Mallet was appointed under secretary to the Prince of Wales, with a salary of £200 per annum; and, in conjunction with Thomson, he produced, in 1740, the Masque of Alfred, in honour of the birth-day of the Princess Augusta. A fortunate second marriage (nothing is known of his first) brought to the poet a fortune of £10,000. The lady was daughter of Lord Carlisle's steward. Both Mallet and his wife professed to be deists, and the lady is said to have surprised some of her friends by commencing her arguments with-Sir, we deists.' When Gibbon the historian was dismissed from his college at Oxford for embracing popery, he took refuge in Mallet's house, and was rather scandalised, he says, than reclaimed, by the philosophy of his host. Wilkes mentions that the vain and fantastic wife of Mallet one day lamented to a lady that her husband suffered in reputation by his name being so often confounded with that of Smollett; the lady wittily answered, Madam, there is a short remedy; let your husband keep his own name.' To gratify Lord Bolingbroke, Mallet, in his preface to the Patriot King, heaped abuse on the memory of Pope, and Bolingbroke rewarded him by bequeathing to him the whole of his works and manuscripts. When the government became unpopular by the defeat at Minorca, he was employed to defend them, and under the signature of a Plain Man, he published an address imputing cowardice to the admiral of the fleet. He succeeded: Byng was shot, and Mallet was pensioned. On the death of the Duchess of Marlborough, it was found that she had left £1000 to Glover, author of Leonidas,' and Mallet, jointly, on condition that they should draw up from the family papers a life of the great duke. Glover, indignant at a stipulation in the will, that the memoir was to be submitted before publication to the Earl of Chesterfield, and being a high-spirited man, devolved the whole on Mallet, who also received a pension from the second Duke of Marlborough, to stimulate his industry. He pretended to be busy with the work, and in the dedication to a small collection of his poems published in 1762, he stated that he hoped soon to present his grace with something more solid in the life of the first Duke of Marlborough. Mallet had received the solid money, and cared for nothing else. On his death, it was found that not a single line of the memoir had been written. In his latter days the poet held the lucrative situation of Keeper of the Book of Entries for the port of London. He died April 21, 1765.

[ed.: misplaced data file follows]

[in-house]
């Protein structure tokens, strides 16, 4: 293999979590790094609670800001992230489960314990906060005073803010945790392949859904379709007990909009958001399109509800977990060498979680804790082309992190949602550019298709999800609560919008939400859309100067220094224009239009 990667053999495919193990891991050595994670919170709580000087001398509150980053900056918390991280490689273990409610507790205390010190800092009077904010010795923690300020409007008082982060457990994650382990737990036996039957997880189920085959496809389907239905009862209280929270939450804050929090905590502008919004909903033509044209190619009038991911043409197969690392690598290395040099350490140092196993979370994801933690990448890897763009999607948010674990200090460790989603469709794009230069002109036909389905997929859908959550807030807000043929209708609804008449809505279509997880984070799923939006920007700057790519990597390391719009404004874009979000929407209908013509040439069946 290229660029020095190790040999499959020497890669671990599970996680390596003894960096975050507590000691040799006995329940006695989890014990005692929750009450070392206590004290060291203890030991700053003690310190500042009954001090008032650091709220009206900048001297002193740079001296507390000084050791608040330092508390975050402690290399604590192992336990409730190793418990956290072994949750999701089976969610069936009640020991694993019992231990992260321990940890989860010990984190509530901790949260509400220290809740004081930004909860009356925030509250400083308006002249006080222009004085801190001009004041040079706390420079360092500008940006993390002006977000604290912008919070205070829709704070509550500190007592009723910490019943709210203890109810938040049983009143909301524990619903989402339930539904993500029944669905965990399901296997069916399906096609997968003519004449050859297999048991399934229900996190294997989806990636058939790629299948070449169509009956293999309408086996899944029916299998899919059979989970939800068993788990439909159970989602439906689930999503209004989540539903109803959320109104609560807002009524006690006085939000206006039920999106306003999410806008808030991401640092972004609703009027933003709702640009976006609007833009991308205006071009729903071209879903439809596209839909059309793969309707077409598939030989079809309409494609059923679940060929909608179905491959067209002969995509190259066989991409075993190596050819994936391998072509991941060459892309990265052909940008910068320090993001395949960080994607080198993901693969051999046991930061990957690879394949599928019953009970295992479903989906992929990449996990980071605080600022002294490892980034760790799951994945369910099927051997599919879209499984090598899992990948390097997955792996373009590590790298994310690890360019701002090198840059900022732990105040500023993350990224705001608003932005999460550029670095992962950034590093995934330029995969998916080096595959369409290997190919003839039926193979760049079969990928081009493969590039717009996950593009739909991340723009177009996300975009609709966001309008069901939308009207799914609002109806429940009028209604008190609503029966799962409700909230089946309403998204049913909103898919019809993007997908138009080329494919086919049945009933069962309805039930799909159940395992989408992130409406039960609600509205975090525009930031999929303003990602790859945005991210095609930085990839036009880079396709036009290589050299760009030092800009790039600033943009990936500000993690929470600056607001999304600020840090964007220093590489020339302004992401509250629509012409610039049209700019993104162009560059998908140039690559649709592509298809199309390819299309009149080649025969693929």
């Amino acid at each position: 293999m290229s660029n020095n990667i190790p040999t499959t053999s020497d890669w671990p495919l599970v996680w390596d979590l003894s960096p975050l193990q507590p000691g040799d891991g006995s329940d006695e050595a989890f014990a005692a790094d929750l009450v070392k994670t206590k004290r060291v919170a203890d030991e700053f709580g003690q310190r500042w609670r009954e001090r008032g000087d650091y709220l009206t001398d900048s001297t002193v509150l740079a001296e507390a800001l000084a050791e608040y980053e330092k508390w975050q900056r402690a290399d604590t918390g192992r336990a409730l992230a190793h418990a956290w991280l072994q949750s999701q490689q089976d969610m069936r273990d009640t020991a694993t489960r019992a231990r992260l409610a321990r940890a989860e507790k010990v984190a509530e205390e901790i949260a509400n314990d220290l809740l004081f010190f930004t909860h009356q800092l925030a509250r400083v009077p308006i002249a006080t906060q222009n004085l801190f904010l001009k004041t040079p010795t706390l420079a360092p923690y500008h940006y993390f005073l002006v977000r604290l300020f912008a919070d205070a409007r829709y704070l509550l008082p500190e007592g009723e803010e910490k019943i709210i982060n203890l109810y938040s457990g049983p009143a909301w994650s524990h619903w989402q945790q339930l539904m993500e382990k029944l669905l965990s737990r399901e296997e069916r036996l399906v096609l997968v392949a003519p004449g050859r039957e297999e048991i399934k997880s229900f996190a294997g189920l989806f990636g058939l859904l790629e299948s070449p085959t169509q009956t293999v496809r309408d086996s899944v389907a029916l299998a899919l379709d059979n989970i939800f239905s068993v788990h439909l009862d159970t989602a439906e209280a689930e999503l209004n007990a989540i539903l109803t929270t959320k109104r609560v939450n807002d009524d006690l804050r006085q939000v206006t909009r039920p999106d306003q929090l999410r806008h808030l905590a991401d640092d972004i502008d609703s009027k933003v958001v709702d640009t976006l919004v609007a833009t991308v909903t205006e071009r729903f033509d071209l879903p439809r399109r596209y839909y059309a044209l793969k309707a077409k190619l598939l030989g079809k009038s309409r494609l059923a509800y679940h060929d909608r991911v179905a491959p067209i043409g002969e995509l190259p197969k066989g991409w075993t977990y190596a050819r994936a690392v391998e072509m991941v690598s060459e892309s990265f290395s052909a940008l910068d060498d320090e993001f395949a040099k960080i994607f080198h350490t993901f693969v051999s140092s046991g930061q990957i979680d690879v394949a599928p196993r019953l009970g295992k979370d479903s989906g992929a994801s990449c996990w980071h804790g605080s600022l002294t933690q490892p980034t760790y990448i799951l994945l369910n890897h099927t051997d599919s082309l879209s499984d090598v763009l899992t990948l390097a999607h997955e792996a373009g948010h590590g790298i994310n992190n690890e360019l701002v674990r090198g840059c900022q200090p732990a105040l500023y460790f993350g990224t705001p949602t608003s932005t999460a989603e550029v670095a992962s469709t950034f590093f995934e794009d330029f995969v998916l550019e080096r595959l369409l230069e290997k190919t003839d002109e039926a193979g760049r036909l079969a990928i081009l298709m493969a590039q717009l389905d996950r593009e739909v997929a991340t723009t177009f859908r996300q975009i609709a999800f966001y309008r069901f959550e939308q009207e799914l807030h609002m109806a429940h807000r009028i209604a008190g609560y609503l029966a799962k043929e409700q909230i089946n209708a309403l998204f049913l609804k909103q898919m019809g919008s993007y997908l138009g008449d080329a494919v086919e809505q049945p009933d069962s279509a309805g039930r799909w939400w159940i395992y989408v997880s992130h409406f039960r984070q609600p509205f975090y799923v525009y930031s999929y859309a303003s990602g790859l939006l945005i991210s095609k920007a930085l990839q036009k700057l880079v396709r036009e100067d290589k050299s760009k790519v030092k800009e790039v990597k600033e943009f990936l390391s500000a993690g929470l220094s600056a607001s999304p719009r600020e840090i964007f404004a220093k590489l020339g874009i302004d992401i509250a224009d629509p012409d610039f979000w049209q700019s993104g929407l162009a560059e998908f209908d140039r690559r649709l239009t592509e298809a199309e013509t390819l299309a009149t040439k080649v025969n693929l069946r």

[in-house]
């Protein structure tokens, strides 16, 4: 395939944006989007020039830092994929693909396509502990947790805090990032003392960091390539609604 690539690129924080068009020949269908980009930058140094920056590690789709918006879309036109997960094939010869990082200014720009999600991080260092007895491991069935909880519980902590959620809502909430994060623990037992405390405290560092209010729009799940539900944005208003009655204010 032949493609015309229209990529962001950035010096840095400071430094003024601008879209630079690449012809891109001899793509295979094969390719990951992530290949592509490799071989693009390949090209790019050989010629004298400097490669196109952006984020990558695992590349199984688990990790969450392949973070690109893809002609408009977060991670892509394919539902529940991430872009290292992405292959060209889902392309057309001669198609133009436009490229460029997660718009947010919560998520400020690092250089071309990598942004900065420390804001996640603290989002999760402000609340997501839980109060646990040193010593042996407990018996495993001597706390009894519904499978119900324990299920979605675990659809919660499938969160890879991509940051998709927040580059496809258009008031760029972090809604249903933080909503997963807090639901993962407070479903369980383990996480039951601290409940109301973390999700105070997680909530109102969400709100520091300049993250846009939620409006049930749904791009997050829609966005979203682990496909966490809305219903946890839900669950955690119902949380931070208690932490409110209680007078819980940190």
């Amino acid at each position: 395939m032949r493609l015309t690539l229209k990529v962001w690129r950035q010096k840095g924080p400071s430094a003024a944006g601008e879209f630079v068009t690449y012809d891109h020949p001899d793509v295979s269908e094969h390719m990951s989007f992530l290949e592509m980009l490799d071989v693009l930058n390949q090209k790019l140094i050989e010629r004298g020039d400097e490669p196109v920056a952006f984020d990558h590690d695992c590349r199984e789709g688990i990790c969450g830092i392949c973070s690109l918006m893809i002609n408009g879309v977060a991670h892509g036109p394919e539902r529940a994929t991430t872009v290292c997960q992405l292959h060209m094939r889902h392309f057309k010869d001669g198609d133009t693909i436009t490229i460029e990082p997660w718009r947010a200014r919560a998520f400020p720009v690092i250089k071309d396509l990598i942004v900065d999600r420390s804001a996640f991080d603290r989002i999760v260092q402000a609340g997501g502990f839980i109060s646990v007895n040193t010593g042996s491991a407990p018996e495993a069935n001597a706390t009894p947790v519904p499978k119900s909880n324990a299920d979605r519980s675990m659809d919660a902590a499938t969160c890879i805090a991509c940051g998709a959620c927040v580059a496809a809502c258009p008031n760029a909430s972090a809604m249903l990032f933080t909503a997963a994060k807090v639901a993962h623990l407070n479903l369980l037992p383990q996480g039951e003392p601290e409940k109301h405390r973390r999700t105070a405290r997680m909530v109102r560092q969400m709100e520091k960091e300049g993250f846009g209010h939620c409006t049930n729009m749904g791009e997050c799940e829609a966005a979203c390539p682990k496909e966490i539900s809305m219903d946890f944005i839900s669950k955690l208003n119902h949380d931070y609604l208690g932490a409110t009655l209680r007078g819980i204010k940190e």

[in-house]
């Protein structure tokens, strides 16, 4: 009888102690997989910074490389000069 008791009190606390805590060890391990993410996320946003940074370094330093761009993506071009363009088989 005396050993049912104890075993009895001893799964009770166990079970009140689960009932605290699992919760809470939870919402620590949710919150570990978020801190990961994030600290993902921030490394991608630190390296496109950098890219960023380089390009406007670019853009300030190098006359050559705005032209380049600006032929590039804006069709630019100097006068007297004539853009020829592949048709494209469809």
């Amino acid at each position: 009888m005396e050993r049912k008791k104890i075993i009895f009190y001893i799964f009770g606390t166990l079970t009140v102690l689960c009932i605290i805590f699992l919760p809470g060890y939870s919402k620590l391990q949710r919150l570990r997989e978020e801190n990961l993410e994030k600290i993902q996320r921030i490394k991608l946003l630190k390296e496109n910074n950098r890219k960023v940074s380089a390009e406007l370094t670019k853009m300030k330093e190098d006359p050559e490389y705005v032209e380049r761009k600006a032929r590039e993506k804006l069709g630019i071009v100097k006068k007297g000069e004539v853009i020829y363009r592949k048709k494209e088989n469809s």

Mallet wrote some theatrical pieces, which, though partially successful on their representation, are now utterly forgotten. Gibbon anticipated, that, if ever his friend should attain poetic fame, it would be acquired by his poem of Amyntor and Theodora. This, the longest of his poetical works, is a tale in blank verse, the scene of which is laid in the solitary island of St Kilda, whither one of his characters, Aurelius, had fled to avoid the religious persecutions under Charles II. Some highly-wrought descriptions of marine scenery, storms, and shipwreck, with a few touches of natural pathos and affection, constitute the chief characteristics of the poem. The whole, however, even the very names in such a locality, has an air of improbability and extravagance. Another work of the same kind, but inferior in execution, is his poem The Excursion, written in imitation of the style of Thomson's 'Seasons.' The defects of Thomson's style are servilely copied; some of his epithets and expressions are also borrowed; but there is no approach to his redeeming graces and beauties. Contrary to the dictum of Gibbon, the poetic fame of Mallet rests on his ballads, and chiefly on his 'William